The wicked hide their deeds in darkness, and the sunlight of disclosure is the best antidote against misbehavior. But as the ECFA explains on its website (, the real reward of financial transparency lies elsewhere: "The reputation of the Christian ministry in general is at stake. Public disclosure protects Christian ministry from the danger of claiming ownership of God's gifts evident in the investments Christian donors make in his kingdom. It also protects us from the temptation to make assets and the acquisition thereof our lasting companion and goal."

Although churches, church-based ministries, and organizations that gross less than $25,000 in annual donations aren't legally required to make financial statements available, they are morally obligated to do so. Private companies have some allowances for being opaque. Nonprofits receiving tax breaks and other public benefits do not.

Many church-based ministries (which, granted, are not legally required to send out Form 990) don't understand this. "We are certainly accountable to our members and our God," said the Potter's House, led by T.D. Jakes, in response to its inclusion on the Transparency Watch list. Joyce Meyer Ministries similarly dismissed its inclusion, saying it might send out copies of its annual report—but not audited statements. Or it might not. "If our management does not want to release that, then that is their choice," said accounting manager Delanie Trusty. "We feel our donors are very informed."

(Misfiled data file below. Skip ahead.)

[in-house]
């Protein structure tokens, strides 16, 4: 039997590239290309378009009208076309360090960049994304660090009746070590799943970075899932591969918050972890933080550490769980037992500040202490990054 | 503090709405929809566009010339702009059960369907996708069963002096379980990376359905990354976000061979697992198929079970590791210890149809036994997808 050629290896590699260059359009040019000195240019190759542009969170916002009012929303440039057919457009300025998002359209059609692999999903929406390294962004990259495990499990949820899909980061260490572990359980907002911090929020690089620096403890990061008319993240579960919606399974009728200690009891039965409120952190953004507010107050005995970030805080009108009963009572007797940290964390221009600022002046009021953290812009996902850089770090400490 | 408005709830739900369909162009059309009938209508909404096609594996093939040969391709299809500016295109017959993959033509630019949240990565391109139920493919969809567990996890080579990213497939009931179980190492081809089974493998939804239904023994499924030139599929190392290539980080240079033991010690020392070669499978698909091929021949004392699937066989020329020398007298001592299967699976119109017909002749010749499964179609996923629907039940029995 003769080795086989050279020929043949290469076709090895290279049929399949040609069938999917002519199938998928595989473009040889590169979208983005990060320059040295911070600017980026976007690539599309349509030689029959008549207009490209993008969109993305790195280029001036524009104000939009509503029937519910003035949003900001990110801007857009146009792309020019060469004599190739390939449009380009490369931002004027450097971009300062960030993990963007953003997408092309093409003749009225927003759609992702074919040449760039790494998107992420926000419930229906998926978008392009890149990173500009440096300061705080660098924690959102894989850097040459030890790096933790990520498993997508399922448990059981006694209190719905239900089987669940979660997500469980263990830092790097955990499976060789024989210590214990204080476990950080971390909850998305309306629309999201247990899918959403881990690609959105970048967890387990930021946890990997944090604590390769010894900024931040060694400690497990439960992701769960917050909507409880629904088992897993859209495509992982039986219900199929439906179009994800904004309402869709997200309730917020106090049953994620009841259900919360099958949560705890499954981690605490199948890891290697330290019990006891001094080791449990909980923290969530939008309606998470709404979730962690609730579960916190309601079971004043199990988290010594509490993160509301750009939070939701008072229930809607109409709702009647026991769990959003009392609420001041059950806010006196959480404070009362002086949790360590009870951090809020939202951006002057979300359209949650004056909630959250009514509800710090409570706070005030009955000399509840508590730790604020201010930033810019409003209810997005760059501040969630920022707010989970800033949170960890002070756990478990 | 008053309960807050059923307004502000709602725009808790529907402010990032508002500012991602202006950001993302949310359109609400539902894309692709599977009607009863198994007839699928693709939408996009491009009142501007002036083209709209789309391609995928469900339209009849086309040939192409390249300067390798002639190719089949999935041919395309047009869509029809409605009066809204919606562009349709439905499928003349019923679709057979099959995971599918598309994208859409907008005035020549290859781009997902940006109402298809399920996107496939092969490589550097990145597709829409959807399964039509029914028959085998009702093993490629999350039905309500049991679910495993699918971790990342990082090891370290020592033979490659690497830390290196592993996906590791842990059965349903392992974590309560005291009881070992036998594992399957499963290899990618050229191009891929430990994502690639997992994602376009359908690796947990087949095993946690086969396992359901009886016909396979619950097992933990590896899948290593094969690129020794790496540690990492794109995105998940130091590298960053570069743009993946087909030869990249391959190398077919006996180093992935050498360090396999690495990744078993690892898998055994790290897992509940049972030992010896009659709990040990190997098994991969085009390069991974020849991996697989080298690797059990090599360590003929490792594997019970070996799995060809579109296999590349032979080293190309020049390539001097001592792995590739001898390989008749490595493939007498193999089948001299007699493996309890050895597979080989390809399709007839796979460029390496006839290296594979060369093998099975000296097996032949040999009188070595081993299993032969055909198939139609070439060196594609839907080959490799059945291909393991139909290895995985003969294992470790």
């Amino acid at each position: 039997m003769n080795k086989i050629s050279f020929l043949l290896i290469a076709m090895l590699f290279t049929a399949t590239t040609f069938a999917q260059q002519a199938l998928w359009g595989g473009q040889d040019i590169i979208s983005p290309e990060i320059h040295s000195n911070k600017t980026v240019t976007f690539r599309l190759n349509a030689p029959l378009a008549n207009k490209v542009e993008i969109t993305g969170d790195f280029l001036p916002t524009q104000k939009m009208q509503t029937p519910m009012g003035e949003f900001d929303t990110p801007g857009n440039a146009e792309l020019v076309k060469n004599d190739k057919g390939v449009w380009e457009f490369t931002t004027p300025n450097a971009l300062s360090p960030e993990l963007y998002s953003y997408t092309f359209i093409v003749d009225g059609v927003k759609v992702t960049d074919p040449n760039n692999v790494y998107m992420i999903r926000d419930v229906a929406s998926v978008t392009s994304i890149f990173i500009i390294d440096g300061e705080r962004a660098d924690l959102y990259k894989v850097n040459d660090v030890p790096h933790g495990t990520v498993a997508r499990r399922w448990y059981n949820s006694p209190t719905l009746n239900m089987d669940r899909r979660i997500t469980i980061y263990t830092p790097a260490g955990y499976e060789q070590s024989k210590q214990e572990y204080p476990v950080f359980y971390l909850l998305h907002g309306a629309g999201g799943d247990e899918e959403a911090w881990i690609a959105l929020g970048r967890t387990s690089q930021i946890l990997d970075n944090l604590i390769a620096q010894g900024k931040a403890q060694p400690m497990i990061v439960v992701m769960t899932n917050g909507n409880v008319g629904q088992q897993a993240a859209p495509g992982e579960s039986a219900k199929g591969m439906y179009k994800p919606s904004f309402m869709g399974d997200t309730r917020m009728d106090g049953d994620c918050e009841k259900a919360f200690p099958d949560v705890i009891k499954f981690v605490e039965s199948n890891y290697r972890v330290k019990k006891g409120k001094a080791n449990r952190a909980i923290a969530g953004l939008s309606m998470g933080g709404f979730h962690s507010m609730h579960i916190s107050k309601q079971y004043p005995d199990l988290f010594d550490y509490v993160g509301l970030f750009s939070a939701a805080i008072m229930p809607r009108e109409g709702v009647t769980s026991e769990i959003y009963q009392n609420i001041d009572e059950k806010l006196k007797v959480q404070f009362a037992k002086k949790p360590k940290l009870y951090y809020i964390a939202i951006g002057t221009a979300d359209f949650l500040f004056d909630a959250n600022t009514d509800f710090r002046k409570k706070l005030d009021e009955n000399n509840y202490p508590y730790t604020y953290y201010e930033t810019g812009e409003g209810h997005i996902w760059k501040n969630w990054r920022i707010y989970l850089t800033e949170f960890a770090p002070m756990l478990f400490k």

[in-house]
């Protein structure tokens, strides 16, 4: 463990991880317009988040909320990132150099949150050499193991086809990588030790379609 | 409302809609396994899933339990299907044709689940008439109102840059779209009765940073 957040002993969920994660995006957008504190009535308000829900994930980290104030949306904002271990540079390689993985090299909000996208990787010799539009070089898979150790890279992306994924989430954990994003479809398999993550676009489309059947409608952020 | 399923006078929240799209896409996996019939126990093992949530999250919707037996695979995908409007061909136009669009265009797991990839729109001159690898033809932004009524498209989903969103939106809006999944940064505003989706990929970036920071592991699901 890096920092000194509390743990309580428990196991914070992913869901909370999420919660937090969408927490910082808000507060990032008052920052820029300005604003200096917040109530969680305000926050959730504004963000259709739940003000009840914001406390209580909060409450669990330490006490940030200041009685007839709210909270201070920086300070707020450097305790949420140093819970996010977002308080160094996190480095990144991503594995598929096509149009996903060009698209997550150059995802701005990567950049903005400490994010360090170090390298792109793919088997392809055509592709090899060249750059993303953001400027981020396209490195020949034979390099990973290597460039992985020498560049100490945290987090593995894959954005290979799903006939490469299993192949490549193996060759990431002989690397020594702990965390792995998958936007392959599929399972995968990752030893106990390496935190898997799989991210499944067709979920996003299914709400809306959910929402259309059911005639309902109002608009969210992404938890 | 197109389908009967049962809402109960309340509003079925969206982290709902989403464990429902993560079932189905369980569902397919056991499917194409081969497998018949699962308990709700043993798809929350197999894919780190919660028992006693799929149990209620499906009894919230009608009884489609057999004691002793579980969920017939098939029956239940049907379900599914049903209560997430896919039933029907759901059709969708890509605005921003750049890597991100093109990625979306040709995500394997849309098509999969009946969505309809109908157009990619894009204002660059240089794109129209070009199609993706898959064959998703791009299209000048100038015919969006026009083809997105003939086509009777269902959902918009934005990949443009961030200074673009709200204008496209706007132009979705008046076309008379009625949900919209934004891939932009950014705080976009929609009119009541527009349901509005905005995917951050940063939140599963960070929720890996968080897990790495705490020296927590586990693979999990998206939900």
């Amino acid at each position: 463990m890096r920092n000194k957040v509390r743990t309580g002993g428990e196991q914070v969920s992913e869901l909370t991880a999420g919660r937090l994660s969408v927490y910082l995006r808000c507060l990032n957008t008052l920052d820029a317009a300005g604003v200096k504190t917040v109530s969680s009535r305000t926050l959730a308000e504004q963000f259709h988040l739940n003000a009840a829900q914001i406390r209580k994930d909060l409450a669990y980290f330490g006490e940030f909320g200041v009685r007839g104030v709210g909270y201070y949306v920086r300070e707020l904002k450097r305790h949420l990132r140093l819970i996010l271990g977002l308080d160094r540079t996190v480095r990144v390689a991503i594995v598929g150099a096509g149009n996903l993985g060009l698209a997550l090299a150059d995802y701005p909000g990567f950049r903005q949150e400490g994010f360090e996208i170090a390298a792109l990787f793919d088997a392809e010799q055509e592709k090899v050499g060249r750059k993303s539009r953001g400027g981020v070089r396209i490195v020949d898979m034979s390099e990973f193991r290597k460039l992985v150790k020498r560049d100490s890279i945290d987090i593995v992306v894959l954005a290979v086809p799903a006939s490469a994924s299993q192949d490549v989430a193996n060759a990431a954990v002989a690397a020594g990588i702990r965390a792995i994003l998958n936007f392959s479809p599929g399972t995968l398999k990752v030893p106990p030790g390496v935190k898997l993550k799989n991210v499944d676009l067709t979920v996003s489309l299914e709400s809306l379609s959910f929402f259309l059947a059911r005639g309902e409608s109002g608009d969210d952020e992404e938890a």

Such a response demonstrates shortsightedness, and ignores reality. As Wall Watchers founder Rusty Leonard says, "We are asking them to [send this information] because they are receiving money and, frankly, they are not acting as churches but are acting more like parachurch ministries."

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In the end, it doesn't matter whether the law considers a ministry a church or a parachurch. Every Christian ministry has a higher obligation—to be transparent in all its doings, so in these especially suspicious times, no one will have reason to suspect it of walking in darkness.

Related Elsewhere

Previous coverage of the Wall Watchers list includes:

Wall Watchers Admits Error in Ministry Critique | In addition, three other organizations removed from group's Transparency Watch list (November 22, 2002)
45 Ministries 'Failed to Demonstrate Financial Transparency,' Says Watchdog Website | List may have financial consequences, but several named groups say ratings are wrong. (November 15, 2002)

Wall Watchers operates the Ministry Watch website which provides ministry profiles, efficiency ratings, and comments on ministries to aid donors. In November, the ministry monitor released a Transparency Watch study with originally 45 organizations given a failing grade.

The Evangelical Council for Financial Accountability has posted online its list of seven standards to which members must subscribe. Number 5 is financial disclosure.